Guernica - until you've seen it in person, you've not really seen it.

There is apparently a good collection of painting after 1945 up on the fourth floor, but I gave it a miss as I was getting tired and a tad peckish.

This is the rather incredible side wall of the Caixa Forum, another
arts/cultural center in Madrid, very near the Reina Sofia - no
particular reason to show it, except of course that it's stunning!
So I had what I can call a very good Friday of touring. It was a relatively light day, and I ate somewhat lightly as well. I had had a very good salad – the tomatoes here are large and luscious – at the Café Europa (next to my old hotel) the previous week, so I went back and had an equally fine salad that evening. On my way home I stopped at a small 24-hour market for the third time and got myself a large bottled water, some potato chips and two beers, and was nicely rewarded by the man at the register who recognized me as a “regular” customer and gave me a discount! In a country which features perfunctory service at best to English-only tourists, it was a very friendly gesture and a nice way to end my day, before I tippled myself into a slight stupor in the silence of my lonely hotel room.

In spite of the outside noise – my one window, a floor to ceiling affair, looks out on a very popular pedestrian street and the party goes on all night – I slept long and deeply,
My room and "window" at Hotel Francisco I
partly from being tipsy, partly from exhaustion, and partly thanks to the very well sealed window. A note on that window. I am on the first floor and in order to keep the window open and watch the world outside, I’m afraid that I too am watched, so for the most part the shade is nearly always down. I must admit I feel a bit like an Amsterdam prostitute, peeking out to see what’s shaking outside, but for the most part keeping shuttered. Of course I have no thought that I might lure an occasional customer into my room…what a thought! Who in her/his right mind would pay for my favors!?!

Day 12

Mercado de San Miguel
On my penultimate day in Madrid I started out with a trip to the market. But not just any market...the Mercado de San Miguel is special! The turn of the century building has been refurbished recently and the space, created from a lot of iron, 
a little wood and a lot of glass, it's a stunner in itself, but the food inside is fresh, tasty and beautifully displayed. I went early, because the place becomes tourist central and consequently mobbed beginning around lunchtime through the end of the day. Even if you're not hungry when you walk in you will be drooling if you don't taste something while you're inside. 

Okay, not all the food at the Mercado de San Miguel is attractive, but you've got to
love that bif fish on the left!
After the culinary pleasures of the market I took myself across town, just beyond the Prado, to the pastoral pleasures 
One entrance to Buen Retiro Park
of Buen Retiro Park. I have been interested in this park for years as I lecture about it regularly in theatre history. Calderon de la Barca, after lope de Vega the greatest playwright of the Golden Age of drama in Spain, wrote a variety of plays, but wrote more for the court than most other writers of that important time in the seventeenth century. One of his plays, Loosely translated as The Greatest Enchantment is Love, is about Odysseus and Circe (you may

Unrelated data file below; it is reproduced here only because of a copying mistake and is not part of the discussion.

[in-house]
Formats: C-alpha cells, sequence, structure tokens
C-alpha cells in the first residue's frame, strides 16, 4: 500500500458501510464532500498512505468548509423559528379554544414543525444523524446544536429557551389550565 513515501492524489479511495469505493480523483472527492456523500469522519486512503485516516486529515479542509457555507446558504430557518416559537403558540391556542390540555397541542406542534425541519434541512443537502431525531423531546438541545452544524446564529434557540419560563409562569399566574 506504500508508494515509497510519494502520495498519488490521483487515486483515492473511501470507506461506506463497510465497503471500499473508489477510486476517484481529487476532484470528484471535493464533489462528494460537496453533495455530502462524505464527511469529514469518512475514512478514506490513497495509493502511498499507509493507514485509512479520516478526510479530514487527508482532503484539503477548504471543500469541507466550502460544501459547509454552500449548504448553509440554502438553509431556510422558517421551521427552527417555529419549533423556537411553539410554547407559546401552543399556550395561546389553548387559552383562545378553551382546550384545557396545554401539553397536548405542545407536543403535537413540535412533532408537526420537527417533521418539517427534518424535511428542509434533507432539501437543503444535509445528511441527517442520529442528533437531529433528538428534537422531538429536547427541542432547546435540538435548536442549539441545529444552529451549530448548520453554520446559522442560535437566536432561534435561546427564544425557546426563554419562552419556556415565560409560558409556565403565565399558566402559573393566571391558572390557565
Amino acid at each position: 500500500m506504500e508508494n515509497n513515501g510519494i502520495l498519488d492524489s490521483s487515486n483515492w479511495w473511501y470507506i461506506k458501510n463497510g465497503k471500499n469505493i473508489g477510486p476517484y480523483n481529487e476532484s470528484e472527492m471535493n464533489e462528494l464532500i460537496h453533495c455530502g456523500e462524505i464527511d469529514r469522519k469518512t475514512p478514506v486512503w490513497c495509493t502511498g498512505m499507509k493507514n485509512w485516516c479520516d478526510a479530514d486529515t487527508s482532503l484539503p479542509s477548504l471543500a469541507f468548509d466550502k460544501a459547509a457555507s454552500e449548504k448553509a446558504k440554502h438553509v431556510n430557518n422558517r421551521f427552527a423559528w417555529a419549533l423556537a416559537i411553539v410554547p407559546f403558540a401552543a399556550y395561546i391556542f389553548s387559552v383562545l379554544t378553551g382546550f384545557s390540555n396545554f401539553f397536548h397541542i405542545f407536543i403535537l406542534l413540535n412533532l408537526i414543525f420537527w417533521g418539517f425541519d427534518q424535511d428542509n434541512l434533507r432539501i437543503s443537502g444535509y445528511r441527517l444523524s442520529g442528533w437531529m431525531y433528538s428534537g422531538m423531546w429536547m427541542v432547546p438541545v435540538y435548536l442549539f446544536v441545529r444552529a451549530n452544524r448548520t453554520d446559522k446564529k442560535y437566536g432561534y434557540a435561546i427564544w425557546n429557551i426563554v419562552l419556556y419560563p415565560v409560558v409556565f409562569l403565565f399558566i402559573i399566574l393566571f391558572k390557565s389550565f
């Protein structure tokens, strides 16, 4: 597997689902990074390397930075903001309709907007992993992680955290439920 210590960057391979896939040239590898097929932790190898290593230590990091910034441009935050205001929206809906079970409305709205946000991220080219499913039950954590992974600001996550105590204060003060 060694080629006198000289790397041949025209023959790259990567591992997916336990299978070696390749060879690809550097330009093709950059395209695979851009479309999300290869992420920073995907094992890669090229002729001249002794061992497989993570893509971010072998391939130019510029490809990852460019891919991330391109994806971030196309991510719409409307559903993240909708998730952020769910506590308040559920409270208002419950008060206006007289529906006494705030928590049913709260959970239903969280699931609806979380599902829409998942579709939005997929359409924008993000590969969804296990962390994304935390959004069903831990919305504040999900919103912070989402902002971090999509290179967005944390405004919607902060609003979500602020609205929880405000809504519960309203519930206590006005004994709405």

The lake at Buen Retiro
or may not remember she wanted him to stay on the island, and turned his men into pigs) and was presented for the king and his court at a re-creation of Circe's island in the lake that is a central feature of this "buen 
retiro" (nice place for the king to retire to) across central Madrid from the royal palace. The Italian designer Cosme Lotti built a floating stage on a lake, lit it with 3,000 lanterns, and featured incredible effects including a shipwreck, a chariot drawn through the water by dolphins, and the destruction of Circe’s palace. The king and his court watched this spectacle from gondolas floating in the lake.
Boats on the lake at Buen Retiro
So I've wanted to see Buen Retiro for some time, and was not disappointed. The park is a huge stretch of green in Madrid,
 and as the day I was there was beautiful and unusually warm for early October, it was packed with people, other tourists certainly, but many residents as well. I located the lake easily enough, and while there were not gondolas to be had several people had rented boats and were enjoying an afternoon on the water. I found a little place near the lake to have a bocadilla and a large beer before strolling out of the park and back into the busy center of Madrid.

Fall colors in some of the trees at Buen Retiro
The day ended on a less than happy note, with a weird supper at an Italian place just next to the hotel -- chose to sit outside (where I've had just about all my food here) but the staff were not being overly attentive -- only three tables set up, at one me, at another a rather grizzled but friendly couple - he spoke good English and we chatted briefly -- and I think British tourists, an old man, possibly his daughter and possibly hers at the third. We were fairly harassed by beggars, not-very-good street musicians and people trying to sell us things -- mostly just nuisances, but more than I've ever 
encountered in such a short period of time -- I now realize that waiters standing outside are not just looking for customers here, but that part of their job is to chase of a sadly huge amount of people begging. A rather wild woman came up to the Spanish couple and he just told her to get lost, she came to me and I used my standard No hablo espagnol and she muttered something to the effect that I could speak it and tapped me on my back before she headed off to the British trio, with whom she got got rather animated - the old man spoke Spanish and she laid into him with some angry words (meanwhile, no restaurant staff outside) -- and sped off -- then a few minutes later a young man, really mean-looking, came up to the British threesome and before anybody knew it he slammed his fist onto the table right next to the woman spilling water all over the place and her -- she was clearly panicked -- the friendly Spanish fellow shouted at him and he ran off, but all of us were a bit shaken. Finally a waiter came out and the Spanish guy told him what had happened - the waiter brought out another bottle of water to the table and told them it was free (I should hope so!).